This upstart is selling tickets for a SpaceX trip to the world's first private space station
30 days with three other people in a double-width shipping container built by a crypto billionaire. What's not to like?
Aerospace startup Vast has announced plans to launch the world's first commercial space station atop a SpaceX Falcon 9 rocket.
The California company, founded in 2021 by cryptocurrency billionaire Jed McCaleb, wants to launch and operate 2001-A-Space-Odyssey-style spinning space stations holding hundreds of people by the 2040s.
The outfit's first and more modest effort, dubbed Haven-1, has been given a launch date of 2025 at the earliest.
Haven-1 will be ten meters long and four wide, about double the width of a 40-foot shipping container but a little shorter. It can provide 1,000W of power to residents, and boasts 24/7 communications to the ground and internal Wi-Fi.
The habitat will eventually connect with others into a 100-meter-long spinning space station currently being designed by the biz.
Some of those modules will launch on SpaceX's super heavy-launch vehicle Starship - presumably once Elon Musk and friends figure out how to stop it blowing up.
At first, Haven-1 will act as a tiny space hotel. A second follow-up mission, Vast-1 will being its first four human guinea pigs guests using SpaceX's Dragon capsule. Visitors will stay for up to 30 days.
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Vast has started selling tickets for its first crewed mission (at an unspecified price) and wants its customers to come from domestic or international space agencies or wealthy individuals involved in science and philanthropy. Passengers to the private space station will receive training to execute emergency procedures inside SpaceX's rocket, the Haven capsule, and be provided with a spacesuit and rations for the trip.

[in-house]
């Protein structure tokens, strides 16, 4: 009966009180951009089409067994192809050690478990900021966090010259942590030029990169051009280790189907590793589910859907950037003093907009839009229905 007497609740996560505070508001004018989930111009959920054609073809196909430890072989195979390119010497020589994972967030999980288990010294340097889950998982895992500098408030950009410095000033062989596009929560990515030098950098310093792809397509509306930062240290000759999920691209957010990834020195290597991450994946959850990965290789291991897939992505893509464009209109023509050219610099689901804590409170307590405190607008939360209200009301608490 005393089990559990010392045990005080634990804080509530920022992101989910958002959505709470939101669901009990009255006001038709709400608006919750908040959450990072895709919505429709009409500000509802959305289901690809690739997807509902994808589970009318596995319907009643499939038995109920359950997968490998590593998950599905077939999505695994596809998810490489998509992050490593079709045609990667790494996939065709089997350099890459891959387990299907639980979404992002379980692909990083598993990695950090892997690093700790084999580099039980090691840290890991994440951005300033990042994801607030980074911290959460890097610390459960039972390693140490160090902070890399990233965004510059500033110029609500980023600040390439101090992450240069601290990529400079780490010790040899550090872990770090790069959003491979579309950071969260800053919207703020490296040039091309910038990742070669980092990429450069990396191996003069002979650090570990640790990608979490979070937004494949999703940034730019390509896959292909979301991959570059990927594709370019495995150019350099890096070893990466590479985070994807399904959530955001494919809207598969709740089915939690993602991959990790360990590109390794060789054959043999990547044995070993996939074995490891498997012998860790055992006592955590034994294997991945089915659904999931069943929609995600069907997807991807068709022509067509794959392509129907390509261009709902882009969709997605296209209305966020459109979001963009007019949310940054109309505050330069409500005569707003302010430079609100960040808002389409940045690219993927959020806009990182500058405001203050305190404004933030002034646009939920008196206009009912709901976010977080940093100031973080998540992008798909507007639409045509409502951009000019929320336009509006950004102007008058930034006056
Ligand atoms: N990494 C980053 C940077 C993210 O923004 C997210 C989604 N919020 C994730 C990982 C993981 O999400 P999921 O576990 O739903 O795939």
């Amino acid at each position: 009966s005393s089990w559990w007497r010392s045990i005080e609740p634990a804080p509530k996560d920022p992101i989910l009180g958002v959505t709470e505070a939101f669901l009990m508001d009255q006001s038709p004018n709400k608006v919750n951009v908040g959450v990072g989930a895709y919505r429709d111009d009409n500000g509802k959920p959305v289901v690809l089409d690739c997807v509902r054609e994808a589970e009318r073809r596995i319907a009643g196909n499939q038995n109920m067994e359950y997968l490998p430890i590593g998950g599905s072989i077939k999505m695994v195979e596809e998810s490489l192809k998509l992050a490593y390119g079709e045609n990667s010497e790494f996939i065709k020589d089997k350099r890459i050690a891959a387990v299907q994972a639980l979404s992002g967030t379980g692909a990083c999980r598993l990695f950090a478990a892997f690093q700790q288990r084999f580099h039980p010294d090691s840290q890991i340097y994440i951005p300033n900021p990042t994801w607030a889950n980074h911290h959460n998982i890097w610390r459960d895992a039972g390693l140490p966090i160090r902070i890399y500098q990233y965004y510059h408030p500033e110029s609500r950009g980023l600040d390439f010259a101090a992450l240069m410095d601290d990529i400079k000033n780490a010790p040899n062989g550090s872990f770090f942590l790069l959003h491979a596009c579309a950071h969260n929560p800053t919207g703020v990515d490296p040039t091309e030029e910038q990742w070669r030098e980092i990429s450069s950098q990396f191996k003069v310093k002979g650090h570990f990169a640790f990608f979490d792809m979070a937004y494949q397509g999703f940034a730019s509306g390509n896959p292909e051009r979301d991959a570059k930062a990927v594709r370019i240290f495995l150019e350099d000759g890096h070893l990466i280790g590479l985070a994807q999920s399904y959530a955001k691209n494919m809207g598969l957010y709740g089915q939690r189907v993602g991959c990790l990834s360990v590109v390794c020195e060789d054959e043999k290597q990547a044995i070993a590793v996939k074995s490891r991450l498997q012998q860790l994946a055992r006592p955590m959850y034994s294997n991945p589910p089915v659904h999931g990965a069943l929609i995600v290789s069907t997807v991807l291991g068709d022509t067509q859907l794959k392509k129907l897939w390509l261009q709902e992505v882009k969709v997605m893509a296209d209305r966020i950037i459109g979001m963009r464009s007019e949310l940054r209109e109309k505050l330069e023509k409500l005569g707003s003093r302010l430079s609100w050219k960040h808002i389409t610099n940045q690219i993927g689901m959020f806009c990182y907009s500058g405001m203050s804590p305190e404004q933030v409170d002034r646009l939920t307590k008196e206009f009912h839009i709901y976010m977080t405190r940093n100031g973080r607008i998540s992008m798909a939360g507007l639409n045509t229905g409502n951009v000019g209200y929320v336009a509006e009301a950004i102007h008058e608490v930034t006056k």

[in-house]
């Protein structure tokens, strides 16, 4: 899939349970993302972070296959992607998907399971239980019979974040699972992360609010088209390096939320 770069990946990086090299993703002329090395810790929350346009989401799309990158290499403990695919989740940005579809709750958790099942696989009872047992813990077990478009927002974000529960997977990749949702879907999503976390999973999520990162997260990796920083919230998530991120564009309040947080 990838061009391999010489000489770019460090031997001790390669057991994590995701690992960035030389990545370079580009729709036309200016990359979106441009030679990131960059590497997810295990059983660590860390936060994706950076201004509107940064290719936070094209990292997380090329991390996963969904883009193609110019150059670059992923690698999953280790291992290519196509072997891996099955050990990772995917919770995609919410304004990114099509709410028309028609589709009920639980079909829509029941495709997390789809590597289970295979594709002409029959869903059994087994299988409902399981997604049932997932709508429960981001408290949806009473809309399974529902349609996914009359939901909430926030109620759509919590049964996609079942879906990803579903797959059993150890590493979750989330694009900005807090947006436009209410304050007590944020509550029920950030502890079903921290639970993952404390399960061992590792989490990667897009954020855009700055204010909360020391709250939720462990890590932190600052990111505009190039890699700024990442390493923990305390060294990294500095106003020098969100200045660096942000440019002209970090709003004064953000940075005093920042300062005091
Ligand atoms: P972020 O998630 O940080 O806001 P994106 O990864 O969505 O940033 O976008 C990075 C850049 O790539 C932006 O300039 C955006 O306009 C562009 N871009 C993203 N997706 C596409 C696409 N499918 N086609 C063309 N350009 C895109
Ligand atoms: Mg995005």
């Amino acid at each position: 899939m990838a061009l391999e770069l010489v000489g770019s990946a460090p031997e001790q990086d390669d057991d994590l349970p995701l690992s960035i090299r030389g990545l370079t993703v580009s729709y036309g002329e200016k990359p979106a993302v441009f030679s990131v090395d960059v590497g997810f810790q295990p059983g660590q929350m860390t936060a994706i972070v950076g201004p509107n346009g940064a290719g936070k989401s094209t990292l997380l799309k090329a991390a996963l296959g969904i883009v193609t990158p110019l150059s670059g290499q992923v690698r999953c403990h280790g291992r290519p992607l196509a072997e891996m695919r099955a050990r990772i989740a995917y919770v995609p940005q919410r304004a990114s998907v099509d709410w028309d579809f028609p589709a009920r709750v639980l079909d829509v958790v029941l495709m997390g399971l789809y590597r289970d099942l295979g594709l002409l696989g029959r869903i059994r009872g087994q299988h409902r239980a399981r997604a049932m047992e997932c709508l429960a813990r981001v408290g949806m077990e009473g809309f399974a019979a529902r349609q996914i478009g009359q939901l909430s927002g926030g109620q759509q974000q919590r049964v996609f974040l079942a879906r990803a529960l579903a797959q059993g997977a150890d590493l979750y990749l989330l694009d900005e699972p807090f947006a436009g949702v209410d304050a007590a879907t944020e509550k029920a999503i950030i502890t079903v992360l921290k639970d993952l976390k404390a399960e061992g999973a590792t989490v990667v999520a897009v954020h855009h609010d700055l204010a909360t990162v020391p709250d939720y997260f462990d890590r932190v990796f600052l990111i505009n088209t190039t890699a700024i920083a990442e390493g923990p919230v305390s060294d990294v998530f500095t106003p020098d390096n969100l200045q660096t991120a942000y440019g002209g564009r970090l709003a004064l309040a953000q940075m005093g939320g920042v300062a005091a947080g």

"Vast is thrilled to embark on this journey of launching the world's first commercial space station, Haven-1, and its first crew, Vast-1," McCaleb said in a statement. "We are grateful to SpaceX for this exciting partnership that represents the first steps in Vast's long-term vision of launching much larger, artificial gravity space stations in Earth orbit and beyond."
"A commercial rocket launching a commercial spacecraft with commercial astronauts to a commercial space station is the future of low-Earth orbit, and with Vast we're taking another step toward making that future a reality," enthused Tom Ochinero, senior vice president of commercial business at SpaceX.
Vast isn't the only company that wants to build private, commercial space stations. Axiom Space is currently constructing components for its first module, designed to attach to the International Space Station and launch in late 2025.
"Vast's mission is to enable a future where millions of people are living across the solar system," McCaleb previously said.
"The solar system has an incredible amount of resources. If we had access to those resources, our civilization could grow and thrive while preserving our planet," he added. "Once large populations of humans can live in space, we can create the industry and infrastructure needed to access those resources at-scale." ®